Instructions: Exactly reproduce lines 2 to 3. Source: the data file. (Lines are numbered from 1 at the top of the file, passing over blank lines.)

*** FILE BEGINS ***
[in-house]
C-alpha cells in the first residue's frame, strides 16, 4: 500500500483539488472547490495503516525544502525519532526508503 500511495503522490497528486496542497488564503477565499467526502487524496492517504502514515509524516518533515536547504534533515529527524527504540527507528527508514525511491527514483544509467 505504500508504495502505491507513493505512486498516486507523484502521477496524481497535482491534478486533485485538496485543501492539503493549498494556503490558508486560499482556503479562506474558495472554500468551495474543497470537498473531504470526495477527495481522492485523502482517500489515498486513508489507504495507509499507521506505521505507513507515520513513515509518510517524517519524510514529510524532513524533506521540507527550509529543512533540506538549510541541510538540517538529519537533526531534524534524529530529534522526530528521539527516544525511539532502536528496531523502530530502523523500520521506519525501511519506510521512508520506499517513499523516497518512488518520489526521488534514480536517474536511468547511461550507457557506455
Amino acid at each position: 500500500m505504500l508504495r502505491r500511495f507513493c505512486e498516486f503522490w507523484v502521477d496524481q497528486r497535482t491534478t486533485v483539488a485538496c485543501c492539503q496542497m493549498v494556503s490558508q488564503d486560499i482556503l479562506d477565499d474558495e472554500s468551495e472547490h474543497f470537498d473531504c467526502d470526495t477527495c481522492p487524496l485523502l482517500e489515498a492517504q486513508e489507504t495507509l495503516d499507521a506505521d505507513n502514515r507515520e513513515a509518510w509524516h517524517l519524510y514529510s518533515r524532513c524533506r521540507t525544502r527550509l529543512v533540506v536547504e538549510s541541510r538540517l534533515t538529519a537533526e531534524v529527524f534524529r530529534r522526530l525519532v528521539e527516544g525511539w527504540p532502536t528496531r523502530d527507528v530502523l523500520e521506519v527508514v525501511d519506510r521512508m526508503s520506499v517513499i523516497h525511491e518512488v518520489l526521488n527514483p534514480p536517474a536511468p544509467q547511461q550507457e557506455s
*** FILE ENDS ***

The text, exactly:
C-alpha cells in the first residue's frame, strides 16, 4: 500500500483539488472547490495503516525544502525519532526508503 500511495503522490497528486496542497488564503477565499467526502487524496492517504502514515509524516518533515536547504534533515529527524527504540527507528527508514525511491527514483544509467 505504500508504495502505491507513493505512486498516486507523484502521477496524481497535482491534478486533485485538496485543501492539503493549498494556503490558508486560499482556503479562506474558495472554500468551495474543497470537498473531504470526495477527495481522492485523502482517500489515498486513508489507504495507509499507521506505521505507513507515520513513515509518510517524517519524510514529510524532513524533506521540507527550509529543512533540506538549510541541510538540517538529519537533526531534524534524529530529534522526530528521539527516544525511539532502536528496531523502530530502523523500520521506519525501511519506510521512508520506499517513499523516497518512488518520489526521488534514480536517474536511468547511461550507457557506455
Amino acid at each position: 500500500m505504500l508504495r502505491r500511495f507513493c505512486e498516486f503522490w507523484v502521477d496524481q497528486r497535482t491534478t486533485v483539488a485538496c485543501c492539503q496542497m493549498v494556503s490558508q488564503d486560499i482556503l479562506d477565499d474558495e472554500s468551495e472547490h474543497f470537498d473531504c467526502d470526495t477527495c481522492p487524496l485523502l482517500e489515498a492517504q486513508e489507504t495507509l495503516d499507521a506505521d505507513n502514515r507515520e513513515a509518510w509524516h517524517l519524510y514529510s518533515r524532513c524533506r521540507t525544502r527550509l529543512v533540506v536547504e538549510s541541510r538540517l534533515t538529519a537533526e531534524v529527524f534524529r530529534r522526530l525519532v528521539e527516544g525511539w527504540p532502536t528496531r523502530d527507528v530502523l523500520e521506519v527508514v525501511d519506510r521512508m526508503s520506499v517513499i523516497h525511491e518512488v518520489l526521488n527514483p534514480p536517474a536511468p544509467q547511461q550507457e557506455s